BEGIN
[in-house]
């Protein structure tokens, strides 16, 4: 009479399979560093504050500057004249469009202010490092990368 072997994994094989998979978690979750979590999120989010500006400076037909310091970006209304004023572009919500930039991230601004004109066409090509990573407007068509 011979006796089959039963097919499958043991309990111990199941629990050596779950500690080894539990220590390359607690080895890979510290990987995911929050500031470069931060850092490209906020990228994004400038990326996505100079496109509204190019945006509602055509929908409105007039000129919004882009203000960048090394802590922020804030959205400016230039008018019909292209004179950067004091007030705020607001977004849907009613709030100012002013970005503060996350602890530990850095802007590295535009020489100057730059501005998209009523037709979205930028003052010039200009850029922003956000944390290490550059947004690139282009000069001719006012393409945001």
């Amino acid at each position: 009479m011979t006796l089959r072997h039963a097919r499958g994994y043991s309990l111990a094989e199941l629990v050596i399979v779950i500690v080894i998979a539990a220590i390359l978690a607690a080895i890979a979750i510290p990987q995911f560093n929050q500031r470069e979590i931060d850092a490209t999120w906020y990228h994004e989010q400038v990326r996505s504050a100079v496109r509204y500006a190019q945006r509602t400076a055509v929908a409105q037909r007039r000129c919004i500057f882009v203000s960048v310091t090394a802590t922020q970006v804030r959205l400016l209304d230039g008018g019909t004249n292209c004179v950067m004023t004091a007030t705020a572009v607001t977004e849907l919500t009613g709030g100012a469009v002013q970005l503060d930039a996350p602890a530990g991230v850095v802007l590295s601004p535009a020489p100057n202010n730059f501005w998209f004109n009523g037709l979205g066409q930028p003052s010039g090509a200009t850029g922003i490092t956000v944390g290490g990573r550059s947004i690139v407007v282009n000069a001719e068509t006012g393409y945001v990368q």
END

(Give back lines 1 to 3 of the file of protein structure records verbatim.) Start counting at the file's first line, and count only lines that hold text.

[in-house]
């Protein structure tokens, strides 16, 4: 009479399979560093504050500057004249469009202010490092990368 072997994994094989998979978690979750979590999120989010500006400076037909310091970006209304004023572009919500930039991230601004004109066409090509990573407007068509 011979006796089959039963097919499958043991309990111990199941629990050596779950500690080894539990220590390359607690080895890979510290990987995911929050500031470069931060850092490209906020990228994004400038990326996505100079496109509204190019945006509602055509929908409105007039000129919004882009203000960048090394802590922020804030959205400016230039008018019909292209004179950067004091007030705020607001977004849907009613709030100012002013970005503060996350602890530990850095802007590295535009020489100057730059501005998209009523037709979205930028003052010039200009850029922003956000944390290490550059947004690139282009000069001719006012393409945001």
């Amino acid at each position: 009479m011979t006796l089959r072997h039963a097919r499958g994994y043991s309990l111990a094989e199941l629990v050596i399979v779950i500690v080894i998979a539990a220590i390359l978690a607690a080895i890979a979750i510290p990987q995911f560093n929050q500031r470069e979590i931060d850092a490209t999120w906020y990228h994004e989010q400038v990326r996505s504050a100079v496109r509204y500006a190019q945006r509602t400076a055509v929908a409105q037909r007039r000129c919004i500057f882009v203000s960048v310091t090394a802590t922020q970006v804030r959205l400016l209304d230039g008018g019909t004249n292209c004179v950067m004023t004091a007030t705020a572009v607001t977004e849907l919500t009613g709030g100012a469009v002013q970005l503060d930039a996350p602890a530990g991230v850095v802007l590295s601004p535009a020489p100057n202010n730059f501005w998209f004109n009523g037709l979205g066409q930028p003052s010039g090509a200009t850029g922003i490092t956000v944390g290490g990573r550059s947004i690139v407007v282009n000069a001719e068509t006012g393409y945001v990368q």